Star Parker

Discussing his departure in an interview with Tavis Smiley, Gordon observed, "...In business terminology we would argue that organizations that are no longer customer focused, who lose the heart of the customer, who lose the choice of the customer, will ultimately fail."

Practically speaking, Gordon's observations are born out by the following:

Barely one in four blacks support legalization of gay marriage. Yet, one would be hard pressed to find a lawsuit pushing for gay marriage in which the NAACP is not a plaintiff.

Black support for school vouchers is stronger than white support. Almost three out of four blacks between the ages of 26 to 35 support vouchers.

Yet, the NAACP adamantly opposes vouchers and school choice. A great victory was just achieved in the state of Utah which will open the door to vouchers. NAACP opposition to Utah's new law is posted prominently on the homepage of its website.

Similarly with personal Social Security accounts. Young blacks poll strongly in favor. The NAACP opposes.

Even moderate black journalists now recognize and write that the challenge in black America today is social. Aids, abortion, family breakdown, crime, poor education. These are problems of values and lifestyle, not politics.

Yet, like the old saw that to a man with hammer everything looks like a nail, NAACP leaders interpret the clear moral and social crisis in our inner cities as a political problem in need of government solutions. Ironically, and tragically, it was the invasion of government into family life, through the welfare state, that precipitated black family breakdown to begin with.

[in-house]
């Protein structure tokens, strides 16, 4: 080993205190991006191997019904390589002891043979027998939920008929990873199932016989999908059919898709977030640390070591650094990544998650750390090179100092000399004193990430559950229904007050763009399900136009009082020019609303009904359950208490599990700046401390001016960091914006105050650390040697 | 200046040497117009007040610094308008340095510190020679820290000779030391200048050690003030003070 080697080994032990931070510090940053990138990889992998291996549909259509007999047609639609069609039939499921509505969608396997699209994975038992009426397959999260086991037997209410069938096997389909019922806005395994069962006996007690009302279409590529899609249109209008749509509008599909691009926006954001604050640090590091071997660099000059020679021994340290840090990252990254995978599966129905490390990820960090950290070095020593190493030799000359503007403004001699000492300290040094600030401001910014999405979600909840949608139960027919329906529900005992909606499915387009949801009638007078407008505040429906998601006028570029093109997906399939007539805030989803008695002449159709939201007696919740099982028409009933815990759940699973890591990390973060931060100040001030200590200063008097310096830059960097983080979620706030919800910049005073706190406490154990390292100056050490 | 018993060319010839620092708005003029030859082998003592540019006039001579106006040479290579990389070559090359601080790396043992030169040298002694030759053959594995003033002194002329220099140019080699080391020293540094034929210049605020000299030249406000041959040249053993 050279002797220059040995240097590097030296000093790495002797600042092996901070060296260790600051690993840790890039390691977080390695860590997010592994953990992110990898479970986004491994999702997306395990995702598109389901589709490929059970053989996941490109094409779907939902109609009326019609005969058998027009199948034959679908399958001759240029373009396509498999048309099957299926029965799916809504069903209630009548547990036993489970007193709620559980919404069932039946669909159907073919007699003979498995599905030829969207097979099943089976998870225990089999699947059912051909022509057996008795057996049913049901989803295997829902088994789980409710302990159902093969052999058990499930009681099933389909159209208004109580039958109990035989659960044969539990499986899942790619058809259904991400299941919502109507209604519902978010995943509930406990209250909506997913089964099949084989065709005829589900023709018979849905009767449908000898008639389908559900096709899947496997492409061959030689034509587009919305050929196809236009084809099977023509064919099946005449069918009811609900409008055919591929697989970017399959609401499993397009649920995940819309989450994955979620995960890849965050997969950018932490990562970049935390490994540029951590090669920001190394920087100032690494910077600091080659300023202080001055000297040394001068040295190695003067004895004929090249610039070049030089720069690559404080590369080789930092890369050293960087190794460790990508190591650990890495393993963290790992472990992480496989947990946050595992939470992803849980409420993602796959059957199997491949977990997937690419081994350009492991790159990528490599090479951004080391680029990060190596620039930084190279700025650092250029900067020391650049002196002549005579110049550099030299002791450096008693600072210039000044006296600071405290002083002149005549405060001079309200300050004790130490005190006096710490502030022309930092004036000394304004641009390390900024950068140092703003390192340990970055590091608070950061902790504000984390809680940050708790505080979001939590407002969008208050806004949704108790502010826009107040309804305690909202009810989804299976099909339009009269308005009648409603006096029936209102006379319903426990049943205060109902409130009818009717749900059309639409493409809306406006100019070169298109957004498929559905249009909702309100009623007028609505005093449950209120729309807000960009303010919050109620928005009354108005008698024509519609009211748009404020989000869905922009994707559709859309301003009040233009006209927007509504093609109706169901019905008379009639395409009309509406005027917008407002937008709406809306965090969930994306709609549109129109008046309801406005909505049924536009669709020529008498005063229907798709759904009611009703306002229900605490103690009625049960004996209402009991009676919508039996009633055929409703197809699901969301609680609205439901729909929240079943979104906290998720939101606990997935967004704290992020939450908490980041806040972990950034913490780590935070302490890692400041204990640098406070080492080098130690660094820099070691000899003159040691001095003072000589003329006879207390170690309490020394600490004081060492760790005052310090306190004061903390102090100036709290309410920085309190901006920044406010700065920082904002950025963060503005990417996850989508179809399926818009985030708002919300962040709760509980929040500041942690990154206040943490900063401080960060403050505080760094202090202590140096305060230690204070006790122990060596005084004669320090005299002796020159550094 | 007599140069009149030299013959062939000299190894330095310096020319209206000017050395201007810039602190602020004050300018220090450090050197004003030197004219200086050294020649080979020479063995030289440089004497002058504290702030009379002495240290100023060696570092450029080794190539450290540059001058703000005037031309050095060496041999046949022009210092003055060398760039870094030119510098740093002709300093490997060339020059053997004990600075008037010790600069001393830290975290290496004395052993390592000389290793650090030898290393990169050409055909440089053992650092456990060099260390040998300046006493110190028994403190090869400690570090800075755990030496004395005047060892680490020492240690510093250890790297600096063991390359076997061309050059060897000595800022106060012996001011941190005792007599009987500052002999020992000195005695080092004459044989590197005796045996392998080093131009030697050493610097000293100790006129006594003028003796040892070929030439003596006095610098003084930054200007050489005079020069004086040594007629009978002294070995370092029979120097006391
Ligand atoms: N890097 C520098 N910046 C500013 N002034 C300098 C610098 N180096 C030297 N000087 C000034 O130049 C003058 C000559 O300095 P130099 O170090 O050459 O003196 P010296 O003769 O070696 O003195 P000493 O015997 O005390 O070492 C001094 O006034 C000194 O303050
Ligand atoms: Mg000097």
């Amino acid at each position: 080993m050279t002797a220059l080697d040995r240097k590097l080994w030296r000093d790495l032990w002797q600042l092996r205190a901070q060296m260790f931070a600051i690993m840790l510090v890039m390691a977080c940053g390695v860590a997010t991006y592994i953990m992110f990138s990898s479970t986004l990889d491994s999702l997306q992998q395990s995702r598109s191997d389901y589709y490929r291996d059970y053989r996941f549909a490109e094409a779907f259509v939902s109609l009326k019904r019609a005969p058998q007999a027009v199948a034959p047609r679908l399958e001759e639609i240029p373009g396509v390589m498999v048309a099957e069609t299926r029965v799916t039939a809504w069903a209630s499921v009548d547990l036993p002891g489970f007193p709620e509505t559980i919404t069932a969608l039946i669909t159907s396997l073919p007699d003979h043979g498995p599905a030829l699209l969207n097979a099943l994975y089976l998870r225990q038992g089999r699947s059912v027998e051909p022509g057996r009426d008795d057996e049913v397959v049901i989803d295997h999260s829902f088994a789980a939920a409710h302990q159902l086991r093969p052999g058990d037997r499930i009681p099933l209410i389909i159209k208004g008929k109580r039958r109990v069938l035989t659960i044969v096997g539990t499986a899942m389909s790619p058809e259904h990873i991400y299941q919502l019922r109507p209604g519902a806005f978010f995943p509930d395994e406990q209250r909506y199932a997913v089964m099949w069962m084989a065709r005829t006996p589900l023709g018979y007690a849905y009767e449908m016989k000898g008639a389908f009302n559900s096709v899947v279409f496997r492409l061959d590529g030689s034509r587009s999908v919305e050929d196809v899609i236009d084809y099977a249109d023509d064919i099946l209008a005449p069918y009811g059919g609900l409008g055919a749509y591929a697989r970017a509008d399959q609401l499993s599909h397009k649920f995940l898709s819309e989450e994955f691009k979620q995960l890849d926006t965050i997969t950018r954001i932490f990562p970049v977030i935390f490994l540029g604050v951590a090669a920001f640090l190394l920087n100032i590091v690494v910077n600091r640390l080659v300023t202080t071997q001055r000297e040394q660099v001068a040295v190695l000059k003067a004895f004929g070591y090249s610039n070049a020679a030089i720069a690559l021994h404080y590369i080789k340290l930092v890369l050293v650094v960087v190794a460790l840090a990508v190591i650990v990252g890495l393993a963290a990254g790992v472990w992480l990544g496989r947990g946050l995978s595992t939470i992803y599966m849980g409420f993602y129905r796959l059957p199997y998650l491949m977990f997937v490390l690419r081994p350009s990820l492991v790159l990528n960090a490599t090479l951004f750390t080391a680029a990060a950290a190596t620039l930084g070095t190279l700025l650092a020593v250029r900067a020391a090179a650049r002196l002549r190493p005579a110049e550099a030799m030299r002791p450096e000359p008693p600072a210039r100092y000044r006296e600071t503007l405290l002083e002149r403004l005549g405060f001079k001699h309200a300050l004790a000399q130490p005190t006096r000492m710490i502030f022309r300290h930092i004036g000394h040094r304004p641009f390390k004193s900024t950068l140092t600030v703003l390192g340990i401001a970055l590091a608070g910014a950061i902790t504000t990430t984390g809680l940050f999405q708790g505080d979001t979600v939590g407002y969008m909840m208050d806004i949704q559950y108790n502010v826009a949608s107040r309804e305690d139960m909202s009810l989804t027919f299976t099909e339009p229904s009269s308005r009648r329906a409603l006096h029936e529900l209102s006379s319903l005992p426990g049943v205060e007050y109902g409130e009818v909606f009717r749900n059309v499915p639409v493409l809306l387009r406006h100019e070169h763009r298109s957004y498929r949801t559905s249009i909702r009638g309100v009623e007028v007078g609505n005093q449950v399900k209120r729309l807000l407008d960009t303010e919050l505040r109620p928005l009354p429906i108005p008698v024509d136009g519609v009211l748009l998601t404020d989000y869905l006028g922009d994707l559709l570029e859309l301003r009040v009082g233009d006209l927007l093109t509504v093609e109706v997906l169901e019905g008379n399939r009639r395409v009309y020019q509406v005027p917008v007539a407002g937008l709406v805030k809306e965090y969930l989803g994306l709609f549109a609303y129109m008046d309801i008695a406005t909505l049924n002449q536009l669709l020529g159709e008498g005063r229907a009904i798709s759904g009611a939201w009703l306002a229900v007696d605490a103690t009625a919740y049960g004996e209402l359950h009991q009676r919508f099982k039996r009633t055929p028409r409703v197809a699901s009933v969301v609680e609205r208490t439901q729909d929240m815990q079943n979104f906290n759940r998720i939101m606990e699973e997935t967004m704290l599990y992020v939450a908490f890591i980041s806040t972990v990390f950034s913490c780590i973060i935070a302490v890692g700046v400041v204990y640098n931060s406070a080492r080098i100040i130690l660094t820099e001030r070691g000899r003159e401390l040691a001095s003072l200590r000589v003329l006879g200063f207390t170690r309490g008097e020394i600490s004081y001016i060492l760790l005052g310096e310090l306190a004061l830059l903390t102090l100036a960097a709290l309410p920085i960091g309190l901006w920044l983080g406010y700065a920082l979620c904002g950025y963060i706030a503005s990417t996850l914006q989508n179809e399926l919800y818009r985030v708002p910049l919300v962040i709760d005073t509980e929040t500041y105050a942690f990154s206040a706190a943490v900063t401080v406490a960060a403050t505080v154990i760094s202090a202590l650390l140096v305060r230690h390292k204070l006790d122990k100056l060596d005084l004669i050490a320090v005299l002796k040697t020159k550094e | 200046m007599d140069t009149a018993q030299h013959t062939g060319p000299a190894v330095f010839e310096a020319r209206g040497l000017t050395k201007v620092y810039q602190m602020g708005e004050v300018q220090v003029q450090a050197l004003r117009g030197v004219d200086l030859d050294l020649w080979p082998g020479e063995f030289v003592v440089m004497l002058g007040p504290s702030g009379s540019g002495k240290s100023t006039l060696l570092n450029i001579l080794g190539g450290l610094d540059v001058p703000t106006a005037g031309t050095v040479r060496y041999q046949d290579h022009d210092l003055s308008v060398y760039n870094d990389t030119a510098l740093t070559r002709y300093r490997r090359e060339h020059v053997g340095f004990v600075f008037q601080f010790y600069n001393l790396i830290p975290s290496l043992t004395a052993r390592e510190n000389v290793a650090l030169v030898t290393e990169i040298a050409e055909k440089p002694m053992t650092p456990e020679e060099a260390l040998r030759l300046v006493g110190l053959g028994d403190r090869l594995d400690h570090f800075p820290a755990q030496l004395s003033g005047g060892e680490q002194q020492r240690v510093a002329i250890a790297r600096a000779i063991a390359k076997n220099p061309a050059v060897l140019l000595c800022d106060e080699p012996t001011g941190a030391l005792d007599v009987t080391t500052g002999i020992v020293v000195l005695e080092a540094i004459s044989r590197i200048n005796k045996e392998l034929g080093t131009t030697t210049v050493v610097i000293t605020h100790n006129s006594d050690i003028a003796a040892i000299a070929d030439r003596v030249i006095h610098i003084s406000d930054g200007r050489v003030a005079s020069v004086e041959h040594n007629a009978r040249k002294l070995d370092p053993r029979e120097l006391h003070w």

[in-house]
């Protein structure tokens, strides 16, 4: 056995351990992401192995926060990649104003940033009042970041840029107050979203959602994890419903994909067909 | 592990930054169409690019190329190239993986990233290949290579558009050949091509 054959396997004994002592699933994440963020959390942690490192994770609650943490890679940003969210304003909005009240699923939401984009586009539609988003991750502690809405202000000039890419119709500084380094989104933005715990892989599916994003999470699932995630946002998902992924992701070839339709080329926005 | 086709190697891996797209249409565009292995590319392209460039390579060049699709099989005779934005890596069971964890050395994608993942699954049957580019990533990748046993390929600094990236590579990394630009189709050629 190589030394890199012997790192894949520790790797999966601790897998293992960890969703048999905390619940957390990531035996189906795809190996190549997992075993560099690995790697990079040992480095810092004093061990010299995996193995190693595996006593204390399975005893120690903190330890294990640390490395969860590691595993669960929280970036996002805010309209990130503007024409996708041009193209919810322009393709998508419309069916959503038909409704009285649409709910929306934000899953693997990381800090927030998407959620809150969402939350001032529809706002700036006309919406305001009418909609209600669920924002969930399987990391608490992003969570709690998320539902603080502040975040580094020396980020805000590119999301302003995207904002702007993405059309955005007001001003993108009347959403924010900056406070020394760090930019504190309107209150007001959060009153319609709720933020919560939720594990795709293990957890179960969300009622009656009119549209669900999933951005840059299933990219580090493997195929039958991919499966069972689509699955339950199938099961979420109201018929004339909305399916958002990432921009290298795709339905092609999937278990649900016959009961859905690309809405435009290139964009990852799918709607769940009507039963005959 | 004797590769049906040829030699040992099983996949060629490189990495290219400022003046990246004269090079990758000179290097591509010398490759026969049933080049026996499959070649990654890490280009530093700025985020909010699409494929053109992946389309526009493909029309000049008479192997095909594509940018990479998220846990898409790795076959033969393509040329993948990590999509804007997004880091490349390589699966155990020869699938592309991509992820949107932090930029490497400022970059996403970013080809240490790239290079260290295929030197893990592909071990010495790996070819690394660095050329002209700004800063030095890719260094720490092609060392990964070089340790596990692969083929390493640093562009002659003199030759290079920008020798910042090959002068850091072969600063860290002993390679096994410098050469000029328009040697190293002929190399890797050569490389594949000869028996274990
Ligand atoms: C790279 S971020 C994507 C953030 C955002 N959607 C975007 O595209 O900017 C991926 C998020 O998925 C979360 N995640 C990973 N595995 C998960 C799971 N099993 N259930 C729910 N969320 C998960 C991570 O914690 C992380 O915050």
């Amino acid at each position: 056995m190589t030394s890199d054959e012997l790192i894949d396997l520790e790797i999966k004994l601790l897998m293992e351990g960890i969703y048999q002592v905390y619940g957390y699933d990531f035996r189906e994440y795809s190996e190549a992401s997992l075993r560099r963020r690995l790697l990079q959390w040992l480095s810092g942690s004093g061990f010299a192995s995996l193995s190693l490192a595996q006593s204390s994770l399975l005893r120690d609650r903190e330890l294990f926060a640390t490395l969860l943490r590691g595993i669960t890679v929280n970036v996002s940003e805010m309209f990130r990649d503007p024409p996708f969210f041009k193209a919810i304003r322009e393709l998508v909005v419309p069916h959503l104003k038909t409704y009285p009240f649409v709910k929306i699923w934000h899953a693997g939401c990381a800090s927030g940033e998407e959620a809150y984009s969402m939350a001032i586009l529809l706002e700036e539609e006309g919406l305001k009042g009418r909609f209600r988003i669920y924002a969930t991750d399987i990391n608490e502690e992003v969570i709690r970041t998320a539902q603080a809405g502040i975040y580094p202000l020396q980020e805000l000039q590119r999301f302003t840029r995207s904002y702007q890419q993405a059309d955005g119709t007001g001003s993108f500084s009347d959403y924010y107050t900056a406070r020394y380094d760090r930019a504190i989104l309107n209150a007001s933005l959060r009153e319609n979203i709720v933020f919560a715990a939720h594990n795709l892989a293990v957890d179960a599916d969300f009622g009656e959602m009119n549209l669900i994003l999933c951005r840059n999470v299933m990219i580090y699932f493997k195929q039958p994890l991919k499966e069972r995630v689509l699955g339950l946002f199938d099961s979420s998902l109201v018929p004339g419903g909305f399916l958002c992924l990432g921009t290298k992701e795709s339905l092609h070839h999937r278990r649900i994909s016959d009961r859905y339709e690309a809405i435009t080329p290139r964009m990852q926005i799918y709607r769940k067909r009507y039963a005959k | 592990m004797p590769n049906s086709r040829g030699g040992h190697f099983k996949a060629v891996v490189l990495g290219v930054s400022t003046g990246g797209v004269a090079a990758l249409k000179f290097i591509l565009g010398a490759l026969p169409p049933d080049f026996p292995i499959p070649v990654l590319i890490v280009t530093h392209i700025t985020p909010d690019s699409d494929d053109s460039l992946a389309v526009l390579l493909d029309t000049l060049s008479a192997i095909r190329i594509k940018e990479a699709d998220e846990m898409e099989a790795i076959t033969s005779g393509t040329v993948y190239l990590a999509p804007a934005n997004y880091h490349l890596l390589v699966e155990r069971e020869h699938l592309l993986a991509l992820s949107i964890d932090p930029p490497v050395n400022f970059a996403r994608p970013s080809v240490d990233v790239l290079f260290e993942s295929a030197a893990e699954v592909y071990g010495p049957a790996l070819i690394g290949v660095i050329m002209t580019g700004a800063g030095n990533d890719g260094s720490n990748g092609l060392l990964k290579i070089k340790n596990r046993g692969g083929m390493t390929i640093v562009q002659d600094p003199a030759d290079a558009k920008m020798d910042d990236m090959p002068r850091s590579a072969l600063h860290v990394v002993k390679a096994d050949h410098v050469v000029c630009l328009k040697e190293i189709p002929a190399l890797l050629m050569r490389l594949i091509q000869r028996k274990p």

To Bruce Gordon's credit, he wanted to transform the NAACP into an organization in which blacks take responsibility for identifying and trying to solve the problems in their own community.

This was obviously too much for an organization that wants to pursue "social justice" in a world in which most black babies are born with no father at home.

The NAACP has become a symptom of the problems in black America rather than a source for solutions. Perhaps this latest crisis will provoke some badly needed soul searching and change.

Star Parker

Star Parker is founder and president of CURE, the Center for Urban Renewal and Education, a 501c3 think tank which explores and promotes market based public policy to fight poverty, as well as author of the newly revised Uncle Sam's Plantation: How Big Government Enslaves America's Poor and What We Can do About It.